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Who gets invited to the Oscars?

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  • tayray
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    #101190

    On another forum I made a comment that I was looking forward to seeing Victor Garber at the Oscars.  Someone quickly corrected me and told me that he would not be there, and he wasn’t.  He was at the Vanity Fair party, but not the Oscars. 
       
    So my question is, who gets invited to the Oscars? 

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    Scottferguson
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    #101192

    Briefly:

    All nominees get two tickets, free
    Depending on the clout of their distributors, they sometimes get additional ones (paid for)
    Each studio gets a certain number
    Advertisers get some
    A small number of media units (magazines, newspapers) get some
    The Academy invites a small number of guests and dignitaries and friends 

    Most of the rest then are made available for members by lottery. They cost hundreds of dollars, more for the main level, less for the balcony.         

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    tayray
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    #101193

    Thanks Scott.  So as it applies to my comment about Victor Garber (who was in Argo), what would it have taken for him to have attended the Oscars?

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    Scottferguson
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    #101194

    I have no idea if he is a member. If he is, he could have participated in the lottery. Argo likely had its hands full with ticket requests so it might have been tougher for him to be included.

    The reality is that for most of the Academy members, after going once or when nominated (those few who ever are), going to the show is something they have little interest in doing. It’s not a big deal. I have friends who are members, have gone so far as to offer to buy the tickets for them, and the usual reaction is they’ve been there, done it, not interested any more. One woman who is a close friend told me buying tickets isn’t enough – she’d need a new dress and other expenses as well, and just doesn’t want to bother for something she says is much more enjoyable watching on TV, either at home or at a party.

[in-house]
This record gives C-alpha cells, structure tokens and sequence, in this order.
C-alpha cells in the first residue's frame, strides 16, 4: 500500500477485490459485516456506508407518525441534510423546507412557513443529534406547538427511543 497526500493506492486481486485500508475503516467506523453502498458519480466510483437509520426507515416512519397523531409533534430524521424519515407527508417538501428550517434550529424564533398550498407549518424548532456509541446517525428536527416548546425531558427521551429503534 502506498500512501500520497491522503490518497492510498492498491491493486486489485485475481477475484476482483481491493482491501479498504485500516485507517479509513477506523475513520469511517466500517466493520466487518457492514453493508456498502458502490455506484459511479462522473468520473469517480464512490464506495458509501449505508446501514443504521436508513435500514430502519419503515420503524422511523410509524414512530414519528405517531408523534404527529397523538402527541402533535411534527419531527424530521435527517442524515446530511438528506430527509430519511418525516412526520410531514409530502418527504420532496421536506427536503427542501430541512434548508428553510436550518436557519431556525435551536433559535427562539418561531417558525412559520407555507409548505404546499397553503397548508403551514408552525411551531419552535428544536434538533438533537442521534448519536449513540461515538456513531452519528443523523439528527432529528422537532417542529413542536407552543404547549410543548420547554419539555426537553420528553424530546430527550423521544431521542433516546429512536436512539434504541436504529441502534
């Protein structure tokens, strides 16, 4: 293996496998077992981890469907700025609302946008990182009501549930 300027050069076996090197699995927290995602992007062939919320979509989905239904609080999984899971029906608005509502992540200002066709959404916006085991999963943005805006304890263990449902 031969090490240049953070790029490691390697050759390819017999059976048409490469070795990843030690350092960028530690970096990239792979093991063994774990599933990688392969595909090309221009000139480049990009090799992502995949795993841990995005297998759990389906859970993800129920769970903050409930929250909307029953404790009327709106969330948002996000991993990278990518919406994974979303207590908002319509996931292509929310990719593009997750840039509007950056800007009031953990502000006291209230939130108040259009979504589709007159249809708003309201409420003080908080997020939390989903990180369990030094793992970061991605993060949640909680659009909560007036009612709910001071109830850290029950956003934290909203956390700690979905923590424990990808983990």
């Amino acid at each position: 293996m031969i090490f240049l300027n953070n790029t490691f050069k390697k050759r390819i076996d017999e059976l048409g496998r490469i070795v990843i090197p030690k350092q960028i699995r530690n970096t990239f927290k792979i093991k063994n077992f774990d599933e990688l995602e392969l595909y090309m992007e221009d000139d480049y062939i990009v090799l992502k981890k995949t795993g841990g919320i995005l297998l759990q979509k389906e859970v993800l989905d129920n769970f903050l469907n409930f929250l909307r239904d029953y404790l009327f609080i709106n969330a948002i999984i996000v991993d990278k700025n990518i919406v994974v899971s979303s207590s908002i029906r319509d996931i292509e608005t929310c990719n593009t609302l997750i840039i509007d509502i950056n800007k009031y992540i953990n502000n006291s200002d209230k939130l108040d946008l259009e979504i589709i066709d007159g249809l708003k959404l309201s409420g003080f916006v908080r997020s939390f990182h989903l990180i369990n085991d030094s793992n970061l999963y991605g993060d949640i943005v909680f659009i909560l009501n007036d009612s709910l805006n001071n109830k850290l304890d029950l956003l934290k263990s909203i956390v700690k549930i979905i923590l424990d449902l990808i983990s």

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    tayray
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    #101195

    Thanks again, Scott.  That question has been bothering me for months.  So he could have been there, but the odds were against it. 

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    Scottferguson
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    #101196

    The Vanity Fair party, like most Oscar parties, starts when the ceremony begins. They all have many celebrity attendees who watch the show there,

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    vinny
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    #101197

    Very interesting.

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    Scottferguson
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    #101198

    To add, tickets are not available to the general public. Those who get tickets (as nominees or paid for) can bring guests, but their names are submitted in advance for security reasons, so if there is someone the Academy doesn’t want there, they can prevent it. The person who is given/sold the ticket initially cannot sell them to others (unless they go themselves and their guest is someone they’ve sold it to and they get away with it).

    Most industry people avoid this like the plague unless they have spouses/family members/friends who push them to go. 

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    seabel
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    #101199

    This is interesting!

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    Scottferguson
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    #101200

    There was a case a few years ago where a radio station managed to get a couple tickets, and held a contest to win them.

    They were legitimate tickets, obtained from a member who bought them. But the Academy refused to honor them, which of couse was a major embarrassment to the station (as I recall, they ended the contest before awarding them). 

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